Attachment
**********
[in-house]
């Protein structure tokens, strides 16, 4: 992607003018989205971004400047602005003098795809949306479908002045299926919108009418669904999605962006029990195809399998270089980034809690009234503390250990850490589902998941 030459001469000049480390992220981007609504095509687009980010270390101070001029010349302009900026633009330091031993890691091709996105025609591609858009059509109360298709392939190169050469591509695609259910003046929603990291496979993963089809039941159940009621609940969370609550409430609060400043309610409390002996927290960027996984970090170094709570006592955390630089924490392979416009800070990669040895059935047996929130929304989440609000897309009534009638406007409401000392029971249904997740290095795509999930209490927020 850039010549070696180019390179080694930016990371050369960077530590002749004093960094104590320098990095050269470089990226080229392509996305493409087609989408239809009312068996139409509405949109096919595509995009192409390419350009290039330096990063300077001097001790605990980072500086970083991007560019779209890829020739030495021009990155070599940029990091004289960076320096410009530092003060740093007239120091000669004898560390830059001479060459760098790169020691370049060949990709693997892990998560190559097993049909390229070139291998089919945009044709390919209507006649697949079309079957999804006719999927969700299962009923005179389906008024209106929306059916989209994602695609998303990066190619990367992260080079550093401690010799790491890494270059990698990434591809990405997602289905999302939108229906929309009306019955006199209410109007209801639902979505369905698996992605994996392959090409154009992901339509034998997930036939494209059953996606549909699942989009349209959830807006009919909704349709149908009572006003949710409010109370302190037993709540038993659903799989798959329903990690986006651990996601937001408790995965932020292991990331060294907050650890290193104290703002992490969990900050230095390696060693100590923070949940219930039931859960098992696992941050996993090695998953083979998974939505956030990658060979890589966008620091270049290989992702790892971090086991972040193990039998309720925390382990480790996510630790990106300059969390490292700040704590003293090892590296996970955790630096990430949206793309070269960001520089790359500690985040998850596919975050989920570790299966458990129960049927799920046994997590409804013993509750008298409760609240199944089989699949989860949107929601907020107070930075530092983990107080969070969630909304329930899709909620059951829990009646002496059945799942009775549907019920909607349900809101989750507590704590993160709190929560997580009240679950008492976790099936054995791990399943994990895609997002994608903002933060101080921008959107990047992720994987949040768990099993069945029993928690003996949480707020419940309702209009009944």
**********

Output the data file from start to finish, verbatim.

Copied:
[in-house]
């Protein structure tokens, strides 16, 4: 992607003018989205971004400047602005003098795809949306479908002045299926919108009418669904999605962006029990195809399998270089980034809690009234503390250990850490589902998941 030459001469000049480390992220981007609504095509687009980010270390101070001029010349302009900026633009330091031993890691091709996105025609591609858009059509109360298709392939190169050469591509695609259910003046929603990291496979993963089809039941159940009621609940969370609550409430609060400043309610409390002996927290960027996984970090170094709570006592955390630089924490392979416009800070990669040895059935047996929130929304989440609000897309009534009638406007409401000392029971249904997740290095795509999930209490927020 850039010549070696180019390179080694930016990371050369960077530590002749004093960094104590320098990095050269470089990226080229392509996305493409087609989408239809009312068996139409509405949109096919595509995009192409390419350009290039330096990063300077001097001790605990980072500086970083991007560019779209890829020739030495021009990155070599940029990091004289960076320096410009530092003060740093007239120091000669004898560390830059001479060459760098790169020691370049060949990709693997892990998560190559097993049909390229070139291998089919945009044709390919209507006649697949079309079957999804006719999927969700299962009923005179389906008024209106929306059916989209994602695609998303990066190619990367992260080079550093401690010799790491890494270059990698990434591809990405997602289905999302939108229906929309009306019955006199209410109007209801639902979505369905698996992605994996392959090409154009992901339509034998997930036939494209059953996606549909699942989009349209959830807006009919909704349709149908009572006003949710409010109370302190037993709540038993659903799989798959329903990690986006651990996601937001408790995965932020292991990331060294907050650890290193104290703002992490969990900050230095390696060693100590923070949940219930039931859960098992696992941050996993090695998953083979998974939505956030990658060979890589966008620091270049290989992702790892971090086991972040193990039998309720925390382990480790996510630790990106300059969390490292700040704590003293090892590296996970955790630096990430949206793309070269960001520089790359500690985040998850596919975050989920570790299966458990129960049927799920046994997590409804013993509750008298409760609240199944089989699949989860949107929601907020107070930075530092983990107080969070969630909304329930899709909620059951829990009646002496059945799942009775549907019920909607349900809101989750507590704590993160709190929560997580009240679950008492976790099936054995791990399943994990895609997002994608903002933060101080921008959107990047992720994987949040768990099993069945029993928690003996949480707020419940309702209009009944």